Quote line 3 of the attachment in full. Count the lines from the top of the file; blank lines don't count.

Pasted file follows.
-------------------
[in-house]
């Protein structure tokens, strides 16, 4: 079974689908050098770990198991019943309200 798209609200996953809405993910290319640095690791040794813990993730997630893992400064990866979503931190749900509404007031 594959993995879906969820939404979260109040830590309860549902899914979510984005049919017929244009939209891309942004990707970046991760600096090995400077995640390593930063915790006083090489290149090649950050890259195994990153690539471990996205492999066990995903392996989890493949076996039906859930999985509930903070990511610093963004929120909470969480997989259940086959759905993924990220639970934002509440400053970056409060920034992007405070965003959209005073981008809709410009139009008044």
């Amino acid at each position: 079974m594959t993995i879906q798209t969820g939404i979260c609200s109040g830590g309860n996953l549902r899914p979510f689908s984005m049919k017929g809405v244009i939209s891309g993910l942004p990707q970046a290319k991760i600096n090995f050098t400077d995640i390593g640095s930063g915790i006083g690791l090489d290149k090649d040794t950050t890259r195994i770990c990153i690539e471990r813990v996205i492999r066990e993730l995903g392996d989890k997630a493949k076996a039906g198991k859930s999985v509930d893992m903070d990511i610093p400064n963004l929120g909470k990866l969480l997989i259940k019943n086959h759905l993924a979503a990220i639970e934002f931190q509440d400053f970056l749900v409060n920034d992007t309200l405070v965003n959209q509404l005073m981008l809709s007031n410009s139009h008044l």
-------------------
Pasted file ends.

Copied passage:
């Amino acid at each position: 079974m594959t993995i879906q798209t969820g939404i979260c609200s109040g830590g309860n996953l549902r899914p979510f689908s984005m049919k017929g809405v244009i939209s891309g993910l942004p990707q970046a290319k991760i600096n090995f050098t400077d995640i390593g640095s930063g915790i006083g690791l090489d290149k090649d040794t950050t890259r195994i770990c990153i690539e471990r813990v996205i492999r066990e993730l995903g392996d989890k997630a493949k076996a039906g198991k859930s999985v509930d893992m903070d990511i610093p400064n963004l929120g909470k990866l969480l997989i259940k019943n086959h759905l993924a979503a990220i639970e934002f931190q509440d400053f970056l749900v409060n920034d992007t309200l405070v965003n959209q509404l005073m981008l809709s007031n410009s139009h008044l």